Magnetic Helicity Content in Solar Wind Flux Ropes

Sergio Dasso

Instituto de Astronomía y Física del Espacio (IAFE, UBA/CONICET) and Departamento de Física, Universidad de Buenos Aires, Buenos Aires, Argentina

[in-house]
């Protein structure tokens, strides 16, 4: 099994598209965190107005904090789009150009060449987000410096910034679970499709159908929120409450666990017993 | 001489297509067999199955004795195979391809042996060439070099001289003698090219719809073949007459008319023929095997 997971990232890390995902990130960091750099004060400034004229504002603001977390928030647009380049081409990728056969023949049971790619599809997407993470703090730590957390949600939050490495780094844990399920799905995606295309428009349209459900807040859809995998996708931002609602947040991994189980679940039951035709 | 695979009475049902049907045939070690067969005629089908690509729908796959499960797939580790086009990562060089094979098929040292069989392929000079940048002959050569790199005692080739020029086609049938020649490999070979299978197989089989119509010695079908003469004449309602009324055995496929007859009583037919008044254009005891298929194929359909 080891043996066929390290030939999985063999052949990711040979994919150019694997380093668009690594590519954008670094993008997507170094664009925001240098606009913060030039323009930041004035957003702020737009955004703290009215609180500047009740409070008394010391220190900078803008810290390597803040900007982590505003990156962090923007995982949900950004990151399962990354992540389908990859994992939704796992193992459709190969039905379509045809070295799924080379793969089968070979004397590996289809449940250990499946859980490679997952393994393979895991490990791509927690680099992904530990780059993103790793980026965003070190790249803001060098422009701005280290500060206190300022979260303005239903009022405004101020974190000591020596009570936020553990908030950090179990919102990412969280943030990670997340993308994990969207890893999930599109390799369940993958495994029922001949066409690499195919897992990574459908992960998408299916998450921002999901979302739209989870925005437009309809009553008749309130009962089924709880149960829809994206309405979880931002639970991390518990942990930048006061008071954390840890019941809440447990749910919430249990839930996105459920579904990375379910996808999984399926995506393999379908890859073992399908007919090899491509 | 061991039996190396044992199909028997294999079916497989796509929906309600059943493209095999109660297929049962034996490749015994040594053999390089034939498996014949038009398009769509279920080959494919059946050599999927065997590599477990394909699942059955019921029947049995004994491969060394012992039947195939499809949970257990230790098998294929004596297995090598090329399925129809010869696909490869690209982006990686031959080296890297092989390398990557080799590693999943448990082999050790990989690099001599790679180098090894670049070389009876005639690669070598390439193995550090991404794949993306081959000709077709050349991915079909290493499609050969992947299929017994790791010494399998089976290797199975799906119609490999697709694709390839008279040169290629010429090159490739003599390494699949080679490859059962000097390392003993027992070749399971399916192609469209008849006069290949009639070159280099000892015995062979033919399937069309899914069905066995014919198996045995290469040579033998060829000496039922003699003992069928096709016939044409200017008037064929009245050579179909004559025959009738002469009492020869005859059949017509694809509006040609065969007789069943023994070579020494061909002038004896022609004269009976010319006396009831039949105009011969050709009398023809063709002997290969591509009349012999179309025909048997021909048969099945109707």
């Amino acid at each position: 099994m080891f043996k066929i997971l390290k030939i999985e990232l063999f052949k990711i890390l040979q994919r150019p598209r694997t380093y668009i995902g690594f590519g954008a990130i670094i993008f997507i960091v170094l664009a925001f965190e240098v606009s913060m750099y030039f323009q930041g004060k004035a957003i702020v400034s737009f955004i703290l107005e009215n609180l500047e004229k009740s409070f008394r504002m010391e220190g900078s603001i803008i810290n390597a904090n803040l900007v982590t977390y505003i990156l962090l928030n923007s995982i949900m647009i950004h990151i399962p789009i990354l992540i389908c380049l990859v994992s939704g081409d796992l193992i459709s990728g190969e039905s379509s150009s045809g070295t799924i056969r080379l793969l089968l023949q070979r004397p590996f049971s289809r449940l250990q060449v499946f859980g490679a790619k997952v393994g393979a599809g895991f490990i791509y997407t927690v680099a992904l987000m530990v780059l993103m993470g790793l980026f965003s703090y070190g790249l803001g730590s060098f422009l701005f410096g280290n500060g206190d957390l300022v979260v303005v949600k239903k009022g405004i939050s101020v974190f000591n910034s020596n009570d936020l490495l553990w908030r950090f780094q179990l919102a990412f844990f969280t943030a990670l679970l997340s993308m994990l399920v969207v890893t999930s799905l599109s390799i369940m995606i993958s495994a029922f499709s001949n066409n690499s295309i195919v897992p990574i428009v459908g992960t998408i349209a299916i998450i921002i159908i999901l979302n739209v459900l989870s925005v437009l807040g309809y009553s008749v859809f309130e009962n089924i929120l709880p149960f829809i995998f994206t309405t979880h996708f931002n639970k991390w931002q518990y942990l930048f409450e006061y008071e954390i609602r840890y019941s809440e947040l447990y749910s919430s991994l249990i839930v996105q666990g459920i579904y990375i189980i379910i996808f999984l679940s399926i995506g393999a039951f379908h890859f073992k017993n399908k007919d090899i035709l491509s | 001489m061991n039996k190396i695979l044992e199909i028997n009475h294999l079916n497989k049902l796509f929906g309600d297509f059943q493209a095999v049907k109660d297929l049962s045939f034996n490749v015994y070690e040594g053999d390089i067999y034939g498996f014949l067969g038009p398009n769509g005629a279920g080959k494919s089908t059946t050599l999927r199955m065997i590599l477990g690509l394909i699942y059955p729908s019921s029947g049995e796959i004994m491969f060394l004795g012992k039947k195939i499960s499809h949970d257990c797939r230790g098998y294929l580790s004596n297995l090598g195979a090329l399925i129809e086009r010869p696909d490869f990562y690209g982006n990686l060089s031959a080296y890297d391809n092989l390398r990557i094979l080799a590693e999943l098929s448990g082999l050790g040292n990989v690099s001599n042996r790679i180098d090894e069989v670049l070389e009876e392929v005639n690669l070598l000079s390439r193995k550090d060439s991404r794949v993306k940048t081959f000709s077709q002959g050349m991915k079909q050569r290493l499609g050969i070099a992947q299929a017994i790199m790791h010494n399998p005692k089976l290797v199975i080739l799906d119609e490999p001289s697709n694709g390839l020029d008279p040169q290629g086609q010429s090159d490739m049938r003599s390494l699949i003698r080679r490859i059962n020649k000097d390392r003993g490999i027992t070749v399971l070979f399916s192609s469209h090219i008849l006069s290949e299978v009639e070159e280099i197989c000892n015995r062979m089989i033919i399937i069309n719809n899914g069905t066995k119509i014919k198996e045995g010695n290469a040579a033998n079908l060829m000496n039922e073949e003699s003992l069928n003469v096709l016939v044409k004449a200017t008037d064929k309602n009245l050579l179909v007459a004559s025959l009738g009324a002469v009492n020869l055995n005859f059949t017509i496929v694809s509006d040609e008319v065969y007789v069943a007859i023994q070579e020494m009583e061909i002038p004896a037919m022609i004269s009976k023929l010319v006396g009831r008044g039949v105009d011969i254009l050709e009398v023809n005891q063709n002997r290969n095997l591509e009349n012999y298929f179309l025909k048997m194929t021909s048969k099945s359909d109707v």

Magnetic helicity (H) is an ideal MHD invariant that quantifies the twist and linkage of magnetic field lines. In magnetofluids of low resistivity H decays less than the energy, and it is almost conserved during times lower than the global diffusion timescale. The extended solar corona (i.e., the heliosphere) is one of the physical scenarios where H is expected to be conserved. The amount of H injected from the photospheric level can be reorganized at the corona, and finally ejected as flux ropes to the interplanetary medium. Thus, coronal mass ejections can be manifested as magnetic clouds (MCs), which are huge twisted flux tubes that transport large amounts of H through the solar wind. Quantification of H in MCs is one of the keys for linking them to their solar sources and tracking them along the heliosphere. Due to the content of H depends on the global configuration of the structure, one of the main difficulties to estimate it from single spacecraft (one point - multiple times) in situ observations is that a single spacecraft can only observe a linear (one dimensional) cut of the MC global structure. Another serious difficulty is the intrinsic mixing between its spatial shape and its time evolution, produced during the time of observation. Different methods to quantify H and magnetic fluxes from the analysis of in situ observations in MCs will be presented and revised in this talk. Some of these methods consider a MC in expansion and possible magnetic reconnection with its environment. From these methods it is possible to improve the quantification of H and fluxes in MCs; under the analyzed aspects, H in MCs seems to be a robust MHD quantity, in the sense that variations of H for a given MC when changing the method, are typically lower than changes of H when the cloud is changed. Quantification of H and magnetic fluxes let us to put constraints to models of coronal formation and ejection of flux ropes to the interplanetary medium, as well as for the dynamical evolution of MCs in the SW.